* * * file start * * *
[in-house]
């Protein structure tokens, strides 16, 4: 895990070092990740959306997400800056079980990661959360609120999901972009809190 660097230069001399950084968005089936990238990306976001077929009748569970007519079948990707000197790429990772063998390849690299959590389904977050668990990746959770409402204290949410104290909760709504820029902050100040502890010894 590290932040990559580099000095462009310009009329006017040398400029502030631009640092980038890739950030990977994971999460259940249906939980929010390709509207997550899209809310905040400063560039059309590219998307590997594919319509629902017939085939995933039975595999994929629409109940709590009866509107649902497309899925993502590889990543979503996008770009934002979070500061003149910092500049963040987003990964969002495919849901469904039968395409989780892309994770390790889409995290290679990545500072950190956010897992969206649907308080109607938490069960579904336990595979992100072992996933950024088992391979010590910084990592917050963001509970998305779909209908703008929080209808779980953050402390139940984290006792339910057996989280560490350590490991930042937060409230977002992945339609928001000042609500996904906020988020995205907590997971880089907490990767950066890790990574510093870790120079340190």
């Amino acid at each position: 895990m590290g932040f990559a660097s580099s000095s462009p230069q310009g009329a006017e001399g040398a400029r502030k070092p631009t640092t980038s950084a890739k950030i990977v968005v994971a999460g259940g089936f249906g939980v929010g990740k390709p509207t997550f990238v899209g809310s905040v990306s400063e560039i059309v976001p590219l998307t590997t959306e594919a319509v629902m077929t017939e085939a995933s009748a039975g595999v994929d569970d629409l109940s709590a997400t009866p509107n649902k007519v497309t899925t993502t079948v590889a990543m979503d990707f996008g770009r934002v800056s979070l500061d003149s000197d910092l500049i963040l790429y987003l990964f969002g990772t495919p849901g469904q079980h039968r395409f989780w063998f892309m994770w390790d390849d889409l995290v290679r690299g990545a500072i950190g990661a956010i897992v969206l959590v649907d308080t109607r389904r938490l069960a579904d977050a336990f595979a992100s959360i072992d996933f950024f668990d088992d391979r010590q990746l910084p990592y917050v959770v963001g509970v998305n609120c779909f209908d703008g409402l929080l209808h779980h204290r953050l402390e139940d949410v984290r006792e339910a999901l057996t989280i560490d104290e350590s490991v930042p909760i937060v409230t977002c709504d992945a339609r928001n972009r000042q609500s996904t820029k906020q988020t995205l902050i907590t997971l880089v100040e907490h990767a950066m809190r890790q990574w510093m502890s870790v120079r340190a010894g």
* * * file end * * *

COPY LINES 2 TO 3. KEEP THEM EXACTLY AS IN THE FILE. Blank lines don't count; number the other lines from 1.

């Protein structure tokens, strides 16, 4: 895990070092990740959306997400800056079980990661959360609120999901972009809190 660097230069001399950084968005089936990238990306976001077929009748569970007519079948990707000197790429990772063998390849690299959590389904977050668990990746959770409402204290949410104290909760709504820029902050100040502890010894 590290932040990559580099000095462009310009009329006017040398400029502030631009640092980038890739950030990977994971999460259940249906939980929010390709509207997550899209809310905040400063560039059309590219998307590997594919319509629902017939085939995933039975595999994929629409109940709590009866509107649902497309899925993502590889990543979503996008770009934002979070500061003149910092500049963040987003990964969002495919849901469904039968395409989780892309994770390790889409995290290679990545500072950190956010897992969206649907308080109607938490069960579904336990595979992100072992996933950024088992391979010590910084990592917050963001509970998305779909209908703008929080209808779980953050402390139940984290006792339910057996989280560490350590490991930042937060409230977002992945339609928001000042609500996904906020988020995205907590997971880089907490990767950066890790990574510093870790120079340190």
């Amino acid at each position: 895990m590290g932040f990559a660097s580099s000095s462009p230069q310009g009329a006017e001399g040398a400029r502030k070092p631009t640092t980038s950084a890739k950030i990977v968005v994971a999460g259940g089936f249906g939980v929010g990740k390709p509207t997550f990238v899209g809310s905040v990306s400063e560039i059309v976001p590219l998307t590997t959306e594919a319509v629902m077929t017939e085939a995933s009748a039975g595999v994929d569970d629409l109940s709590a997400t009866p509107n649902k007519v497309t899925t993502t079948v590889a990543m979503d990707f996008g770009r934002v800056s979070l500061d003149s000197d910092l500049i963040l790429y987003l990964f969002g990772t495919p849901g469904q079980h039968r395409f989780w063998f892309m994770w390790d390849d889409l995290v290679r690299g990545a500072i950190g990661a956010i897992v969206l959590v649907d308080t109607r389904r938490l069960a579904d977050a336990f595979a992100s959360i072992d996933f950024f668990d088992d391979r010590q990746l910084p990592y917050v959770v963001g509970v998305n609120c779909f209908d703008g409402l929080l209808h779980h204290r953050l402390e139940d949410v984290r006792e339910a999901l057996t989280i560490d104290e350590s490991v930042p909760i937060v409230t977002c709504d992945a339609r928001n972009r000042q609500s996904t820029k906020q988020t995205l902050i907590t997971l880089v100040e907490h990767a950066m809190r890790q990574w510093m502890s870790v120079r340190a010894g």